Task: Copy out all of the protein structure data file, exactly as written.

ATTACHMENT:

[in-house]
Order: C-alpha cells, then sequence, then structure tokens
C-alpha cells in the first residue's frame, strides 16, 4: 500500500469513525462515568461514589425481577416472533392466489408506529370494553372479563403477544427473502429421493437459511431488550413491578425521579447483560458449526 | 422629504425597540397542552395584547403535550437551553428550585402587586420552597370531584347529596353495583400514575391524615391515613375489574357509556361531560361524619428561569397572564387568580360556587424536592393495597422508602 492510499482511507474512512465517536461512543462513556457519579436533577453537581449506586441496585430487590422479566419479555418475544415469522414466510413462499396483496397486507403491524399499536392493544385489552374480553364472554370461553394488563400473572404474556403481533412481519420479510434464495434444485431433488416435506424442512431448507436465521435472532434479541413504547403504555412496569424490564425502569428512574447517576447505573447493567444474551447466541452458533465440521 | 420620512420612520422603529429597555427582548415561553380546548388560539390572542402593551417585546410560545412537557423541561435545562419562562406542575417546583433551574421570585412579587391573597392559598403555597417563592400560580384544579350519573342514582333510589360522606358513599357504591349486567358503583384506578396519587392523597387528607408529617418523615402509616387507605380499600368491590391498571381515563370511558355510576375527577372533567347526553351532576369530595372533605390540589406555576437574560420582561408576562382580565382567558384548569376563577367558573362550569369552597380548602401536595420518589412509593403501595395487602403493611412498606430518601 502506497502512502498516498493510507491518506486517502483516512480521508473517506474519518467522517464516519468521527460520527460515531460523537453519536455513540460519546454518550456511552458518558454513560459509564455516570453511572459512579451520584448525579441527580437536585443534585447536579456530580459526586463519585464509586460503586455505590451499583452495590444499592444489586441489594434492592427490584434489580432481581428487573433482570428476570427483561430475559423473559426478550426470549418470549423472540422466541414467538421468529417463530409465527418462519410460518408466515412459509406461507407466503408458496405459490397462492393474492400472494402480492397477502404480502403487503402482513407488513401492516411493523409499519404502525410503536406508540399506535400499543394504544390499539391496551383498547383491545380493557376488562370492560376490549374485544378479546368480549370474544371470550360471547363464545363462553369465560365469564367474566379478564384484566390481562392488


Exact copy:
[in-house]
Order: C-alpha cells, then sequence, then structure tokens
C-alpha cells in the first residue's frame, strides 16, 4: 500500500469513525462515568461514589425481577416472533392466489408506529370494553372479563403477544427473502429421493437459511431488550413491578425521579447483560458449526 | 422629504425597540397542552395584547403535550437551553428550585402587586420552597370531584347529596353495583400514575391524615391515613375489574357509556361531560361524619428561569397572564387568580360556587424536592393495597422508602 492510499482511507474512512465517536461512543462513556457519579436533577453537581449506586441496585430487590422479566419479555418475544415469522414466510413462499396483496397486507403491524399499536392493544385489552374480553364472554370461553394488563400473572404474556403481533412481519420479510434464495434444485431433488416435506424442512431448507436465521435472532434479541413504547403504555412496569424490564425502569428512574447517576447505573447493567444474551447466541452458533465440521 | 420620512420612520422603529429597555427582548415561553380546548388560539390572542402593551417585546410560545412537557423541561435545562419562562406542575417546583433551574421570585412579587391573597392559598403555597417563592400560580384544579350519573342514582333510589360522606358513599357504591349486567358503583384506578396519587392523597387528607408529617418523615402509616387507605380499600368491590391498571381515563370511558355510576375527577372533567347526553351532576369530595372533605390540589406555576437574560420582561408576562382580565382567558384548569376563577367558573362550569369552597380548602401536595420518589412509593403501595395487602403493611412498606430518601 502506497502512502498516498493510507491518506486517502483516512480521508473517506474519518467522517464516519468521527460520527460515531460523537453519536455513540460519546454518550456511552458518558454513560459509564455516570453511572459512579451520584448525579441527580437536585443534585447536579456530580459526586463519585464509586460503586455505590451499583452495590444499592444489586441489594434492592427490584434489580432481581428487573433482570428476570427483561430475559423473559426478550426470549418470549423472540422466541414467538421468529417463530409465527418462519410460518408466515412459509406461507407466503408458496405459490397462492393474492400472494402480492397477502404480502403487503402482513407488513401492516411493523409499519404502525410503536406508540399506535400499543394504544390499539391496551383498547383491545380493557376488562370492560376490549374485544378479546368480549370474544371470550360471547363464545363462553369465560365469564367474566379478564384484566390481562392488